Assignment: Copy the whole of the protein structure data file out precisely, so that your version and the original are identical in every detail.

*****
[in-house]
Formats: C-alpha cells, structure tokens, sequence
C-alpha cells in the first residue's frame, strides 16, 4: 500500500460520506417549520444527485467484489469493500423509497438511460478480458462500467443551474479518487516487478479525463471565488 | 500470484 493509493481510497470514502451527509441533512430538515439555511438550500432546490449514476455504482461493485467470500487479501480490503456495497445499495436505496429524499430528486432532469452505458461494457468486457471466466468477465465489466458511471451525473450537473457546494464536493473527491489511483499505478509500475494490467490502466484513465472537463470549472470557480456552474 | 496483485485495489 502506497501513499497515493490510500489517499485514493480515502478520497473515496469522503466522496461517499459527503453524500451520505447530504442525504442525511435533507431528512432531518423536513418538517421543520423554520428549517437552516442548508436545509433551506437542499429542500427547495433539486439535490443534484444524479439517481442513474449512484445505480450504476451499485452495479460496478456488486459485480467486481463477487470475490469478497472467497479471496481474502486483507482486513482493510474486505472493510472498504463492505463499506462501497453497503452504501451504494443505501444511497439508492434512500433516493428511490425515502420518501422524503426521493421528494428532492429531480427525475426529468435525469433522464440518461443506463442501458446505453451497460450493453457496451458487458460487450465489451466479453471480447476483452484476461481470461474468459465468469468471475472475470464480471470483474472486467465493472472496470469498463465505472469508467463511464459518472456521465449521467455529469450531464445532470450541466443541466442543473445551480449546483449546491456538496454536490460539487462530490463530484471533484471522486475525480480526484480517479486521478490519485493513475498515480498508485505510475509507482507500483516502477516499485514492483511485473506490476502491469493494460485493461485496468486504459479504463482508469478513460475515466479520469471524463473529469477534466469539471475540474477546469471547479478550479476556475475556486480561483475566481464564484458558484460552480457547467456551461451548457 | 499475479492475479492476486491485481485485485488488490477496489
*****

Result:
[in-house]
Formats: C-alpha cells, structure tokens, sequence
C-alpha cells in the first residue's frame, strides 16, 4: 500500500460520506417549520444527485467484489469493500423509497438511460478480458462500467443551474479518487516487478479525463471565488 | 500470484 493509493481510497470514502451527509441533512430538515439555511438550500432546490449514476455504482461493485467470500487479501480490503456495497445499495436505496429524499430528486432532469452505458461494457468486457471466466468477465465489466458511471451525473450537473457546494464536493473527491489511483499505478509500475494490467490502466484513465472537463470549472470557480456552474 | 496483485485495489 502506497501513499497515493490510500489517499485514493480515502478520497473515496469522503466522496461517499459527503453524500451520505447530504442525504442525511435533507431528512432531518423536513418538517421543520423554520428549517437552516442548508436545509433551506437542499429542500427547495433539486439535490443534484444524479439517481442513474449512484445505480450504476451499485452495479460496478456488486459485480467486481463477487470475490469478497472467497479471496481474502486483507482486513482493510474486505472493510472498504463492505463499506462501497453497503452504501451504494443505501444511497439508492434512500433516493428511490425515502420518501422524503426521493421528494428532492429531480427525475426529468435525469433522464440518461443506463442501458446505453451497460450493453457496451458487458460487450465489451466479453471480447476483452484476461481470461474468459465468469468471475472475470464480471470483474472486467465493472472496470469498463465505472469508467463511464459518472456521465449521467455529469450531464445532470450541466443541466442543473445551480449546483449546491456538496454536490460539487462530490463530484471533484471522486475525480480526484480517479486521478490519485493513475498515480498508485505510475509507482507500483516502477516499485514492483511485473506490476502491469493494460485493461485496468486504459479504463482508469478513460475515466479520469471524463473529469477534466469539471475540474477546469471547479478550479476556475475556486480561483475566481464564484458558484460552480457547467456551461451548457 | 499475479492475479492476486491485481485485485488488490477496489